MOST of the logical expectations arising from the victory of presumptive President-elect Duterte haven’t been realized. What gives? Sure, I know that politics is the art of the possible but this is crazy! I might as well unexpect the expected.
Almost all consider the votes for Duterte as “protest votes” against President BS Aquino The Last, that they don’t want a continuation of the hypocritical “daang matuwid” of the administration. The ongoing count, assuming that they’re correct, doesn’t bear out this logical conclusion.
If the electorate wants to throw to the dustbin all traces of the “daang matuwid,” why did Mar Roxas overtake early frontrunner Grace Poe and place second, although a distant one, to Duterte? And why is the administration’s vice presidential candidate Leni Robredo leading Sen. Bongbong Marcos in the unofficial count?
Those against BS Aquino were expected to vote against his personal candidates. So, when he said that he would never accept a Marcos victory, he was virtually assuring the election of his favorite pet-peeve. His opposition had become the rallying cry for Marcos; he had become the chief campaigner of Marcos. That was the popular expectation. What happened?
Bongbong Marcos was supported by many religious organizations, notably by the Iglesia ni Cristo. Then, there was the AlDuB or Alyansang Duterte-Bongbong. Many leaders of presidential candidates other than Duterte had also openly supported Marcos. On the other hand, only die-hard Liberals and their drumbeaters were all-out for Robredo. So, the logical expectation was that Robredo wouldn’t make it. Should we now also “unexpect” this logical expectation?
Ah, but the Marcos camp isn’t prepared to throw in the towel and they’re not to blame. There’s a cloud of doubt over the algorithmic increase in Robredo’s votes and in the decrease of Marcos’s and other rivals’ votes. Tong Payumo, a supporter of Robredo, said that she should allow a recount instead of calling for evidence to show cheating. Tong, who’s retired from politics, said that Robredo should take heed from the declaration of Duterte that he wouldn’t accept the presidency if there was cheating in his favor.
Tong said it’s to Robredo’s best interest that she be declared winner without any doubt on how she made it. Will she be agreeable to erasing any doubt? Well, that’s to be expected if she’s indeed following a straight path. Or, should we include this in unexpecting the expected?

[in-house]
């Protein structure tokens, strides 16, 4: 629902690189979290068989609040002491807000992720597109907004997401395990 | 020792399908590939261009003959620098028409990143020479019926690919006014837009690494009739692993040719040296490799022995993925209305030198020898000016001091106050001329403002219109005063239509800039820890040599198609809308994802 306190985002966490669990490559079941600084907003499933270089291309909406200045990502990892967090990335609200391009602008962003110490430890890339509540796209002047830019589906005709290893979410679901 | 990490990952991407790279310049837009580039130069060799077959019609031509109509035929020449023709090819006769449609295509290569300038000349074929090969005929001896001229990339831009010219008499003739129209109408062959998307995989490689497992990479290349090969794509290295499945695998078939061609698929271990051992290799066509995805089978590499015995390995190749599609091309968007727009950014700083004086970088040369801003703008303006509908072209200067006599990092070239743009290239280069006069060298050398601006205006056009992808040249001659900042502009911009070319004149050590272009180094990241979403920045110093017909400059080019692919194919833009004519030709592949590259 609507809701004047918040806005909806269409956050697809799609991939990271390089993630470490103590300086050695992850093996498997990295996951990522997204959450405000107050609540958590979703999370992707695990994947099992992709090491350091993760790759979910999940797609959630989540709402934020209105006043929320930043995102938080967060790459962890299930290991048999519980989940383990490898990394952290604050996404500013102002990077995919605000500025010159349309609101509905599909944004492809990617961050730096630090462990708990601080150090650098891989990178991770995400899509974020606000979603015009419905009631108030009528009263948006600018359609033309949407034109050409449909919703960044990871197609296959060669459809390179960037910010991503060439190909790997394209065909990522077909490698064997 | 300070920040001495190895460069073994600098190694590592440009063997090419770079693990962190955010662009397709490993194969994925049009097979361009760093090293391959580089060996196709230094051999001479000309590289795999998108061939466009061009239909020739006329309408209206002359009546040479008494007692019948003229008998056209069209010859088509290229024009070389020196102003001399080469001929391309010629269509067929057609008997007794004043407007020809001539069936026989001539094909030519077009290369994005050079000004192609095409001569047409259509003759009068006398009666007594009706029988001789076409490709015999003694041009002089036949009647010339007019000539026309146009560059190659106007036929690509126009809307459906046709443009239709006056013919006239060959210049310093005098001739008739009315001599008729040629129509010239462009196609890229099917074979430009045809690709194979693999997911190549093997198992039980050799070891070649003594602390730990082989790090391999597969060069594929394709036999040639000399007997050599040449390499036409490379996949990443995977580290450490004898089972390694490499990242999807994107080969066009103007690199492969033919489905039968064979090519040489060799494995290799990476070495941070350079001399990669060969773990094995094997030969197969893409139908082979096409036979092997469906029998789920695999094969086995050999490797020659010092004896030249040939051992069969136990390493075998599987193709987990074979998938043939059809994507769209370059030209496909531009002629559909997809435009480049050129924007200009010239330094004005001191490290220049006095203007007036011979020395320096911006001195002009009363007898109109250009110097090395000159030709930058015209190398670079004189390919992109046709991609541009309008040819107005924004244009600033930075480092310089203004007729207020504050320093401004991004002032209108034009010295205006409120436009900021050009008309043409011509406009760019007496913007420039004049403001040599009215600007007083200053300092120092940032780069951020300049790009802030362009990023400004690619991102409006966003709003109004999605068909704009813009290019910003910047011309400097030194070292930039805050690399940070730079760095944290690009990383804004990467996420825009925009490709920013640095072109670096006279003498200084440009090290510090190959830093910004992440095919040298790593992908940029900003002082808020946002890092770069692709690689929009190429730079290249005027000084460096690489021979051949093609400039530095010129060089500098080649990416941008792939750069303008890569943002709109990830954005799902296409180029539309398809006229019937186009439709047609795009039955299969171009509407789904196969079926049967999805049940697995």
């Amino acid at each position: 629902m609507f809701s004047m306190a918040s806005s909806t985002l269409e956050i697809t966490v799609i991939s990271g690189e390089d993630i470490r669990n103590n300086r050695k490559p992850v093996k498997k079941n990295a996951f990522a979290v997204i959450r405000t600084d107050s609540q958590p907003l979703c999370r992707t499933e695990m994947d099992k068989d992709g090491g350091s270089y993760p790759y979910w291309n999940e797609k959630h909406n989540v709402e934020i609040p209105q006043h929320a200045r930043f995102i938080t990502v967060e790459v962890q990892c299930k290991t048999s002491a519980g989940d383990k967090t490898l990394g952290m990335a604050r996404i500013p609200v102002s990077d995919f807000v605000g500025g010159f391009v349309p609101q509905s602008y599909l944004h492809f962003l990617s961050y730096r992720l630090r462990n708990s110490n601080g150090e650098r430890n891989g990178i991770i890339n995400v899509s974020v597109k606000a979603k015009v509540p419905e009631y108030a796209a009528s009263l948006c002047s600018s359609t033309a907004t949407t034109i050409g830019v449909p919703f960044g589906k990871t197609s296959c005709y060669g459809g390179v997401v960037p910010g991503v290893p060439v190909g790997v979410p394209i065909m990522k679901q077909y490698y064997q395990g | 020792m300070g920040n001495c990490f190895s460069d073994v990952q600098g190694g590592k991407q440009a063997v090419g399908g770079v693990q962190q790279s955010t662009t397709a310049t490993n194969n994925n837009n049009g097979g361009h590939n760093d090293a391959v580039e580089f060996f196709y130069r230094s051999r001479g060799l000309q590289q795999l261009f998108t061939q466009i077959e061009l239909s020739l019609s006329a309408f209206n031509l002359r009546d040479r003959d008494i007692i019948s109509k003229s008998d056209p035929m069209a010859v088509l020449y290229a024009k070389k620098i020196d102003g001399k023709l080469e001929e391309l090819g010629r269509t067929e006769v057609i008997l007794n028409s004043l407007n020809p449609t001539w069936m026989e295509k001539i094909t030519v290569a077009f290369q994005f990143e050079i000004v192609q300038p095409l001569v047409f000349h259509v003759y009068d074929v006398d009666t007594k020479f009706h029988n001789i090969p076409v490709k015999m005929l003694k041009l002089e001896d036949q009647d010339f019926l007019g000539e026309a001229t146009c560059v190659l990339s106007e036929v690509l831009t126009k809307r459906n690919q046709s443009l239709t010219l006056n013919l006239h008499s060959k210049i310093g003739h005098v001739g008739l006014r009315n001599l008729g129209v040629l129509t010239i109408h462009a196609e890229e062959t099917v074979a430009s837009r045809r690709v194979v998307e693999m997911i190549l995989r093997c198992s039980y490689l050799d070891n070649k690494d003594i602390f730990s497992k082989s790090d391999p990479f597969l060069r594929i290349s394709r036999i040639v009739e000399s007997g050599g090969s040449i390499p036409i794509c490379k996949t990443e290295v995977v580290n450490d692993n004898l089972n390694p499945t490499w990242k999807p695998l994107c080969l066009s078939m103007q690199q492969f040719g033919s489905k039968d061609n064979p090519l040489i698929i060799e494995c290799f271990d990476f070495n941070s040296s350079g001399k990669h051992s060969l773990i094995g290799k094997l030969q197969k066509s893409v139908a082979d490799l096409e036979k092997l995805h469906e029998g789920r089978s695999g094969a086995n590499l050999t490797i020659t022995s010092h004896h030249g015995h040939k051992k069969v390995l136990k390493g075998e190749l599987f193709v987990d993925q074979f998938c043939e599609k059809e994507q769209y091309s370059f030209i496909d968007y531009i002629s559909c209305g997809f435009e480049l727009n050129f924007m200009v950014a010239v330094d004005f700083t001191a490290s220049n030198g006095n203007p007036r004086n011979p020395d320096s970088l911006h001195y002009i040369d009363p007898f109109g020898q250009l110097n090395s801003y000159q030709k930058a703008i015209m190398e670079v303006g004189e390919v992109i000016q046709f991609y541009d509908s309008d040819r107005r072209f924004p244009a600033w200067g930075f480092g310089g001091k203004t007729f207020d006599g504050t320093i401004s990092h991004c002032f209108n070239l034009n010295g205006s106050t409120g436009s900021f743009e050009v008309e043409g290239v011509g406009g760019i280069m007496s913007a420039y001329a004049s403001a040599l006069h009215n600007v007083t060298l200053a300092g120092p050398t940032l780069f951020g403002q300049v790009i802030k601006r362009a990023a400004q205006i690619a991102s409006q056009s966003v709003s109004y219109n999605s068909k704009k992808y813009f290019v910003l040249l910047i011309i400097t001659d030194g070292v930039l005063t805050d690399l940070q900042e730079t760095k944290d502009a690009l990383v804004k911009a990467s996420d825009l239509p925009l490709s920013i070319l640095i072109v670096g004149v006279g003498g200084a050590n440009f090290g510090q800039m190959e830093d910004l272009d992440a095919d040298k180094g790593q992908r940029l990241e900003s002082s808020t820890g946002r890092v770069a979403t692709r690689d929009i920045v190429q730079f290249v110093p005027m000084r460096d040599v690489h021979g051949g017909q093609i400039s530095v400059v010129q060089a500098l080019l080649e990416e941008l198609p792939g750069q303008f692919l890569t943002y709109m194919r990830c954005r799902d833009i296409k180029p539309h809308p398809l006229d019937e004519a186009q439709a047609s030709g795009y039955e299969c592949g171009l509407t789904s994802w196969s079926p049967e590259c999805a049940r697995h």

The case of Robredo is not all there is to it! Senate President Franklin M. Drilon (FMD), a die-hard Aquino follower, is set to be the top vote-getter among the senatorial candidates. Why, his votes might even turn out to be the highest-ever in the history of Philippine senatorial elections. He’s one of the leading voices for continuity of “daang matuwid.” Was he exempted from the discerned clamor of the people for change?
Or, was something done in the electoral process to mute or even over-ride the popular will of the people? Let’s wait for developments.
The Senate presidency
Speaking of FMD (Franklin M. Drilon, not Foot and Mouth Disease), he’ll have to do a lot of scrambling if he wants to retain the Senate presidency. His only potential rival now is Sen. Koko Pimentel, what with Sen. Alan Peter Cayetano assured of a Cabinet post one year after the election.
Incidentally, the division in the Senate is between majority and minority, the membership of which doesn’t follow party lines. There have been many instances where political parties have members in both majority and minority.
The division is very simple – those who vote for the winning nominee for Senate President comprise the majority and those for the loser, the minority. Oh, I take that back. It’s not always that simple.
In November 2008, Sen. Lito Lapid raised his hand in the election of Juan Ponce Enrile as Senate President vice Sen. Manny Villar. That made him a member of the majority. The following day, however, he said he thought the Senate Secretary was merely calling the role so he raised his hand. He told reporters that he would be joining the minority in the company of his fellow Wednesday Club members Manny Villar, Kiko Pangilinan and Joker Arroyo.
Later came JPE’s announcement that Lapid, then in Pampanga, was with the majority and that he would retain the chairmanship of the Senate Committee on Games and Amusement, which has jurisdiction over issues on jueteng. Pangilinan doubted JPE’s claim, saying Lapid had told the Wednesday Club that he wouldn’t mind losing the committee and stay with the minority.
Well, the next session day, Lapid erased all doubts by joining the majority and keeping his priced panel.